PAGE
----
Title: "Jack London, Hemingway, and the Constitution: Selected Essays, 1977-1992"
Editor: E. L. Doctorow
Publisher: Random House
Length, price: 206 pages, $20 It shouldn't surprise that E. L. Doctorow, writing nonfiction, is at his best discussing novelists such as Jack London, Theodore Dreiser and George Orwell; they, too, were sociopolitical writers, interested in the hypocrisies and duplicities of modern civilization. It is a surprise, though, that straightforward political writing should bring out the worst in this estimable novelist.
The 1980 article on Ronald Reagan, for example, is a predictable, ad hominem attack. These personal assaults make this book as uneven a collection as its title indicates -- but it also contains thoughtful pieces on politics, such as the bicentennial "A Citizen Reads the Constitution." Here, Mr. Doctorow takes the Constitution as a kind of "scripture" -- the founding fathers did, after all, "ordain and establish" the document -- that created "not just social order but spiritual identity."
This essay is worth preserving in hard covers, as some of the others in this collection are not -- and one can only wonder why Mr. Doctorow omitted probably his most widely reported public address in recent years, in which he criticized his then-and-current publisher, Random House, for "beheading" its money-losing Pantheon imprint by forcing out its respected publisher. Marilyn Wallace is perhaps best known as the editor of the best-selling "Sisters In Crime" short-story anthologies, but her fifth novel, "The Seduction," should establish her as a top-flight suspense writer.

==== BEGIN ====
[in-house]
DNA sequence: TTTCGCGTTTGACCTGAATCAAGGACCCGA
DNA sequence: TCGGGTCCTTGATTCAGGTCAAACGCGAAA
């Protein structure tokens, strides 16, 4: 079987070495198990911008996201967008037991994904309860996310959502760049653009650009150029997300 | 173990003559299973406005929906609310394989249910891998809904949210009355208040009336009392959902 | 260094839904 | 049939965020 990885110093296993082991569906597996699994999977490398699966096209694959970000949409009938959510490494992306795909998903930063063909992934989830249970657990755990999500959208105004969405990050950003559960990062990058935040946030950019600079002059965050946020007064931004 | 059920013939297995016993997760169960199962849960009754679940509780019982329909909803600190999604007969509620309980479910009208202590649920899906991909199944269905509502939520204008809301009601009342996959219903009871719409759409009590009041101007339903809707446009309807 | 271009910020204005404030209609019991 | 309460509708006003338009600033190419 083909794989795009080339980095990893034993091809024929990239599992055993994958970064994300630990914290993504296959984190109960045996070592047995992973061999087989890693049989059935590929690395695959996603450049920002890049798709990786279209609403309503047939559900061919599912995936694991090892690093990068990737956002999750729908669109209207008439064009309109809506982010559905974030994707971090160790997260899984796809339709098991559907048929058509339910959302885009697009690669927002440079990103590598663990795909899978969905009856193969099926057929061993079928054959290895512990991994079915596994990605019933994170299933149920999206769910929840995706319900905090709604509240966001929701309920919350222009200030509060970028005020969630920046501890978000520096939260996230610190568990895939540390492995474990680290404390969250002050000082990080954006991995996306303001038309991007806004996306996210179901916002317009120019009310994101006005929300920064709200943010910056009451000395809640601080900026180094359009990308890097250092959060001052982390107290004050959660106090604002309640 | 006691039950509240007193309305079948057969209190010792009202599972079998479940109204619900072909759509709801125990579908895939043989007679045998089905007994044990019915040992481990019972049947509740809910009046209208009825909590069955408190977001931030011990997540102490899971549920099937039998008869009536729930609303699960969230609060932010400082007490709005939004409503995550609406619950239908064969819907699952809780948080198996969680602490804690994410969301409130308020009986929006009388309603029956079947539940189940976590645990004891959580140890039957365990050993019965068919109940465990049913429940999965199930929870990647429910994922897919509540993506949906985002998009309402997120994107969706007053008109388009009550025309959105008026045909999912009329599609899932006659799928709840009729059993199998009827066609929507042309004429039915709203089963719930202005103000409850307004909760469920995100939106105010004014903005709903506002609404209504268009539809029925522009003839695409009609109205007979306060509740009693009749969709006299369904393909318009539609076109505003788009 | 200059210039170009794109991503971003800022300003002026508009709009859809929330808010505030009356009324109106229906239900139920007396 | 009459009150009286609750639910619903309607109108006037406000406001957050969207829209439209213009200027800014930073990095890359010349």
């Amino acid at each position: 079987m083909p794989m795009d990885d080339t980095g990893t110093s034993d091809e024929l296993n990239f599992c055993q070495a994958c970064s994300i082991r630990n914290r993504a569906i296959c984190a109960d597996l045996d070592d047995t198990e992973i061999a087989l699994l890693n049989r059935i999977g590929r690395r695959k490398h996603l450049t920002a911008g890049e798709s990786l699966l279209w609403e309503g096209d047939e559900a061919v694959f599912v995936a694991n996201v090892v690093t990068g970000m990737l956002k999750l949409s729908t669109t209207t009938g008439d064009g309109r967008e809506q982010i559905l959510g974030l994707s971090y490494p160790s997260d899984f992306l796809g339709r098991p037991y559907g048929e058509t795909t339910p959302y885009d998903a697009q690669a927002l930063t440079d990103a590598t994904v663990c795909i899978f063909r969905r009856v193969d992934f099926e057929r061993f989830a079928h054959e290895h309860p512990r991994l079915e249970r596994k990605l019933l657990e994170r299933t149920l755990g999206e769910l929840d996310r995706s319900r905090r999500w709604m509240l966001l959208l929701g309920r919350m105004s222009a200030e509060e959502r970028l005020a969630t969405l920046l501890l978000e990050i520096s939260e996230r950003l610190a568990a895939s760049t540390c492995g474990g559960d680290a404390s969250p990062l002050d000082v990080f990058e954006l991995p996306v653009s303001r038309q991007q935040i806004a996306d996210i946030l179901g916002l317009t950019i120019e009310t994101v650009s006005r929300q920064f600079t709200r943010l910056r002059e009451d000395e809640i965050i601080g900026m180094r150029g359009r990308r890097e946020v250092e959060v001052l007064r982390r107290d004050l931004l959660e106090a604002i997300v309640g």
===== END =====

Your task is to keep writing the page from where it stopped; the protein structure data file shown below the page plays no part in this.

New York magazine editor Lee Montara is spending a week at her sister Rosie's rural home, where she hopes to escape the unwanted attention of a free-lance photographer who seems obsessed with her. Life in the country is anything but peaceful, though; the sisters are soon being menaced by a psychopath who keeps dropping off odd, unsettling gifts -- balloons filled with blood, dead flowers and the like, each offering tied with a black satin bow. The book's chapters hopscotch back and forth between scenes of Lee and Rosie sparring with the intruder and flashbacks setting up the story.
As a longtime suspense fan, I was pretty sure I had the psycho's identity all figured out, only to be surprised when Ms. Wallace finally unveiled the solution. "The Seduction" is a compelling psychological thriller, highlighted by a vivid, finely drawn cast of characters. Jim Qwilleran and his cats, Koko and Yum Yum, rent the Gage Mansion. The mansion's owner, Euphonia Gage, is retired and living in Florida. "Qwill" is an independently wealthy newspaper columnist who has been involved in solving various mysteries in Moose County, Wis. Qwill decides to re-create a historically significant event to drum up publicity for his paper.
His project is a radio re-enactment of a fire in 1869 that devastated the city of Pickax. To Qwill's delight, Koko discovers old papers and various junk in one of the mansion's closets. Figuring the items might help him in his project, Qwill searches through the contents. His findings uncover secrets that rock Pickax. When Euphonia suddenly commits suicide and a farmer is murdered, Qwill and his cats must solve the puzzle before there is another murder.
"The Cat Who Went Into the Closet" is the 15th genteel mystery starring Jim Qwilleran and his two cats. Qwill and the cats are appealing characters and author Lilian Jackson Braun is scrupulously fair with the reader. But there is an edge lacking that keeps the books from moving from pleasant reading to engrossing.